Russ Dean Column

“I don’t know what we would have done without you.”




He was a golfer extraordinaire. He played professionally for a few years and then spent the rest of his career reading topographical maps, sculpting earth, designing golf courses around the country. He became an expert in fairway grass and loved perfectly trimmed greens, rolling hills, a well-placed sand trap. He worked with Jack Nicklaus and built courses in Hawaii and managed the Robert Trent Jones Golf Trail in Alabama before making Charlotte his home.


Everyone who spoke at his funeral talked about golf – but the game was mostly just a metaphor for the kind of life he led, a life of dedication and hard work, of learning to read the weather and the lay of the ball, of love for the unpredictable game. They talked about golf, and they talked about his love for employees as friends, friends as family, family as all that really mattered. Even his three sons and his wife eulogized him, and their words made it clear that, amazingly, ironically, his legacy will not be all the golf courses he shaped, but all the lives.


I don’t play golf, so that was not my introduction to him. One of his sons married a young woman who grew up in our church, so we met him when my wife and I officiated her wedding a few years ago. Making it a bit more interesting, the sister of that bride is now my daughter-in-law, and the two husbands are as close as any brothers.


To deepen the connection even more, before we knew him, we knew his wife, the CEO of the Jewish Federation of Greater Charlotte. The work we have done in interfaith dialogue made us friends a long time ago, so the other connections have been serendipitous, just more reasons to enjoy the relationship. She now treats us like part of the family. We couldn’t be happier. Last year we celebrated one night of Hannukah with them, and we are insisting it be an annual tradition. The Baptists and the Jews, enjoying potato latkes together. What could be better?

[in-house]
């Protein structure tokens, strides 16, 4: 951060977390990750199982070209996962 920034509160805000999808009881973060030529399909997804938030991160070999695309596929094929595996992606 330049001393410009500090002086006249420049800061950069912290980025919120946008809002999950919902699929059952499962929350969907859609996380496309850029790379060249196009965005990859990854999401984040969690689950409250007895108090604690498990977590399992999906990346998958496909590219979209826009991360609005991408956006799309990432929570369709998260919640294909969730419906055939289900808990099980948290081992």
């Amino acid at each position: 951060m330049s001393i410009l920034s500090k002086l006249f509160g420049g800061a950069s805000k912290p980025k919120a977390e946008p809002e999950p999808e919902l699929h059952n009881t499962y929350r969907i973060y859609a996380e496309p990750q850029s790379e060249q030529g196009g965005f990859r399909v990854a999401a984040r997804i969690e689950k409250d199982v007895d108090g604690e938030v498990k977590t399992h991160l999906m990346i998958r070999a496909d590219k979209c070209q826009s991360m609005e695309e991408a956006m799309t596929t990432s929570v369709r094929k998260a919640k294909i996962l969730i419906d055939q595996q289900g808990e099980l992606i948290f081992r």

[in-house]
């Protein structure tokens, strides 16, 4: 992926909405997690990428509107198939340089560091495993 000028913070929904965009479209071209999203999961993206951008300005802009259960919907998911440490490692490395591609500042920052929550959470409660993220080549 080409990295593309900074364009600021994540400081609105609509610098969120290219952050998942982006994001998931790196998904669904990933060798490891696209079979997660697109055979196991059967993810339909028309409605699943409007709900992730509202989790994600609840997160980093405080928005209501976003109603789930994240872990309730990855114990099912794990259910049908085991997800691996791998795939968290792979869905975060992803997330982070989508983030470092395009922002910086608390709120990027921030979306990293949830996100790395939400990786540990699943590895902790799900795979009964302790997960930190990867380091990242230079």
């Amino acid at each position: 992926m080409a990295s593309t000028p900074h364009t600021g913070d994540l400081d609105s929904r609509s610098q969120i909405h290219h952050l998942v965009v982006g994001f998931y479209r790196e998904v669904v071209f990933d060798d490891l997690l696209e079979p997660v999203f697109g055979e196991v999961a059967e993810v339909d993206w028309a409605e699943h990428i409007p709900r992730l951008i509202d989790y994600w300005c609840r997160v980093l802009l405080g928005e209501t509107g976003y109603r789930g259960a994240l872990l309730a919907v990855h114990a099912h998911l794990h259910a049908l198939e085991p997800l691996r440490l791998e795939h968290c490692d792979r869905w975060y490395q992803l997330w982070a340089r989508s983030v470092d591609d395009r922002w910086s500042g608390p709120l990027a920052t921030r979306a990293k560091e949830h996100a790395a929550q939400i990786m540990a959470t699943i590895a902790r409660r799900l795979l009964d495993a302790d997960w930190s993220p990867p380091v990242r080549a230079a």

When this leader in the Jewish community eulogized her husband, she spoke words that need to be heard around this country. You see, her husband, the golf guru, was never Jewish. He was a good man, and came to know Shalom Park as his community, the synagogue as his spiritual home, even called the rabbi “his rabbi,” but, officially speaking, he was always a Gentile. That’s enough to make some Jews look askance at him (as some Christians always look at her), enough to keep her from getting executive jobs in some Jewish communities – but not in Charlotte.


Their interfaith marriage, and her community’s acceptance of that marriage, needs to be in headlines around our divided nation. Just as she had been accepted, he was welcomed, completely, within that community, even though he was an outsider. He was never one of them, but they always claimed him as one of theirs. And when he died, unfairly, far too soon, the community of their faith never hesitated to share all their love, to shower all the compassion for which faith communities are supposed to be known. Speaking with poise and passion, she said to her Temple community, “I don’t know what we would have done without you.”


And I don’t know what we would do without that kind of example of faithful faith.


In recent days, more often than not I am embarrassed by the way Christianity represents itself in the public eye. The world sees angry partisanship, xenophobia, arrogance, exclusivism. “And they’ll know we are Christians by our love?” Hardly. Instead of all of that, we need Jewish communities like this one, and Christian and Muslim and Baha’i and Unitarian and Mormon communities that live the example of the welcome and inclusion, the compassion and care that is the common calling of all religions.


“I don’t know what we would have done without you.” If only the nation could say that about the rest of us.



(Dr. Russ Dean is a graduate of Clinton High School. He co-pastors Park Road Baptist Church in Charlotte with his wife, Rev. Amy Dean, a native of Clinton and also a graduate of CHS.)


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